A while after the Nostalgia Critic came to fame, he held a contest to find a female counterpart. The result was the stardom of Lindsey Ellis, Nostalgia Chick. As her name implies, Nostalgia Chick covers content the Critic doesn’t, mostly content aimed at a female base. She tends to focus her reviews on feminist criticism and the portrayal of female characters.
However, both critics’ reams of views indicate their fans are not necessarily divided by sex or gender. Both sexes can enjoy both critics, so what, other than feminist or non-feminist content, distinguishes the two? Is one critic inherently "better" than the other, and if yes, why? Have changes in the videos’ formats, such as Critic and Chick appearing together or with other characters, changed the conversation about their content? What kind of viewers do Chick and Critic cater to, regardless of gender (i.e., would you recommend a new viewer go to one person or the other for a certain type or "tone" of content)?
Interesting topic. While a part of me can appreciate the time capsule-esque approach of comparing Walker and Ellis's work as if it were still 2013 and they were both still affiliated with Channel Awesome -- there may be a nostalgic impulse at play here (so meta!) -- I cannot help but feeling that it would be a grave omission to disregard the career trajectories of both figures since Ellis's departure in 2014. Though his channel is still active, Walker has arguably experienced a slight fall from public grace based on reports of his mistreatment of former employees (including Ellis), and one need only look at the reception of his recent video on Pink Floyd's The Wall to see what little respect his industry peers still have for his critical prowess. Ellis, on the other hand, now independently runs one of the leading video essay channels on the site (nearly eclipsing Channel Awesome in terms of subscribers), works for PBS, and has become a New York Times Bestselling novelist. The complexities of their parallel career arc goes far beyond the simple male vs. female paradigm suggested by your prompt. This is not to say that that paradigm is not, itself, worth exploring, but it may be more generative as only the first act of an ongoing story. Just my two cents. – ProtoCanon2 weeks ago
From reams of fairytale retellings, to Pride and Prejudice and Zombies, from Meg and Jo to Circe, the literary world bursts with retellings of classic novels. The smorgasbord of material grows every day, giving rise to multifaceted questions. What sets one retelling of a classic apart from another (why, for instance, might someone choose the Little Women retelling So Many Beginnings over Meg and Jo, and its companion novel, Beth and Amy)? Do some classics lend themselves to retellings better than others? Perhaps most intriguing of all, what is the benefit, for writers and readers, of retelling classics and/or reshaping them for a current audience? Once these classics are reshaped or retold, are they classics any longer? Discuss.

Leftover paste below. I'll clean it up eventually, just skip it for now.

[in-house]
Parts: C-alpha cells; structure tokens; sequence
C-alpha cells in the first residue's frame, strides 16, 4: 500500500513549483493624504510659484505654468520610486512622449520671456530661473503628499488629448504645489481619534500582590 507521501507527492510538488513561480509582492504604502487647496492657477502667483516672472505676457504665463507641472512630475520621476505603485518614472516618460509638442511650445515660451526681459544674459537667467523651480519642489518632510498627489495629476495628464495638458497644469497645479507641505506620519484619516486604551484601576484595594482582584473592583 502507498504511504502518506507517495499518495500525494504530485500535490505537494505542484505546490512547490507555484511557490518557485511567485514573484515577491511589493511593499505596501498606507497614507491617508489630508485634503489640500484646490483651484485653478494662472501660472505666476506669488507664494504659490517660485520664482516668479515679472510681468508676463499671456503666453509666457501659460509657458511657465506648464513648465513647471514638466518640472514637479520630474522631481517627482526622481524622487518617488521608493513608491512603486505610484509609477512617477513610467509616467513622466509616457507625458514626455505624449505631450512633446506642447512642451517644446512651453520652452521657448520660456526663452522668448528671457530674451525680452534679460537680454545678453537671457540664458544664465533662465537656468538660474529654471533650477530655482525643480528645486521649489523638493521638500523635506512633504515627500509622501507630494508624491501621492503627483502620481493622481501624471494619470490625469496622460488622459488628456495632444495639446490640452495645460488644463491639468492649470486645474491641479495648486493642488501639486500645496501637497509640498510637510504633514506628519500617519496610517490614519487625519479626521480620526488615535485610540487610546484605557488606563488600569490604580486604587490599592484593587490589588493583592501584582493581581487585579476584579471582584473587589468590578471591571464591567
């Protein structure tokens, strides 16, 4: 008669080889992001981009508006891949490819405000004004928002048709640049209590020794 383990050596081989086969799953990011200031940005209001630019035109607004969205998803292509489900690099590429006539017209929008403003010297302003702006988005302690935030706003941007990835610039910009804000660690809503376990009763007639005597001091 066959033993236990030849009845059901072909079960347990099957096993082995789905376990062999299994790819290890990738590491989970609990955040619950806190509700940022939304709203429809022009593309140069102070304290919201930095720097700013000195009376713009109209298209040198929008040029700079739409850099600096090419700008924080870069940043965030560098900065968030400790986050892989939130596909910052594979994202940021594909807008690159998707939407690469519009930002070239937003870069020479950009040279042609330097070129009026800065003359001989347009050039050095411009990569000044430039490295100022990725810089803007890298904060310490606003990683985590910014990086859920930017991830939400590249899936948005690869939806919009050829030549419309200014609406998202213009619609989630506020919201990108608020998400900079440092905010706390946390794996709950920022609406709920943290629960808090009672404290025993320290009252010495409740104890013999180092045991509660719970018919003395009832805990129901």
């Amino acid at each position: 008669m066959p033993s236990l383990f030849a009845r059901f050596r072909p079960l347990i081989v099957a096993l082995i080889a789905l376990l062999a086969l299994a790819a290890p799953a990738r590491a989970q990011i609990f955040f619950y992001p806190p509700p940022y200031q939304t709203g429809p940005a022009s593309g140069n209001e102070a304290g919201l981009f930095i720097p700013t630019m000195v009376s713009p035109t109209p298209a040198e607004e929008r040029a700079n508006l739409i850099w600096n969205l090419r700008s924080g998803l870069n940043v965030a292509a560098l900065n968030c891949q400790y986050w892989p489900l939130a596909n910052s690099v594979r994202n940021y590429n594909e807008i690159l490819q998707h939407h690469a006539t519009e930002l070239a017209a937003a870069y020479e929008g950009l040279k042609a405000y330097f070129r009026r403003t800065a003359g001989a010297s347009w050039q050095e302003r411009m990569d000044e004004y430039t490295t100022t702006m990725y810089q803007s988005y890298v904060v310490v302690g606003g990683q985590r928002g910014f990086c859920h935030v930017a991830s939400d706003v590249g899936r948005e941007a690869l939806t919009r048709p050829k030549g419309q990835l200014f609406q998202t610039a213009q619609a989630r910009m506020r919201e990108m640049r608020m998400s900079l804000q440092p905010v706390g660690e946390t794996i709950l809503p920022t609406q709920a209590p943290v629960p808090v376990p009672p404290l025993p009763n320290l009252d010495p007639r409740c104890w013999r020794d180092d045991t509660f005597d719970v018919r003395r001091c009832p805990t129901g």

This is a really interesting topic and very timely to our current media- and book-scape. I think it would be helpful to think about the designation "classic." Of course, that's always a sticky topic, but it might be necessary to think about what it means to re-tell a classic. – JaniceElaine2 weeks ago
Yes, I should've clarified, that should be the first thing the writer does if they choose this topic. However, they would have to be careful that the article didn't become a full discussion of what a "classic" is. – Stephanie M.2 weeks ago
In past decades, children got their television "diet" from specific shows on specific channels, or program blocks on one or two channels tailored for them. Today, our children have an endless list of shows to choose from thanks to streaming services and 24-7 content.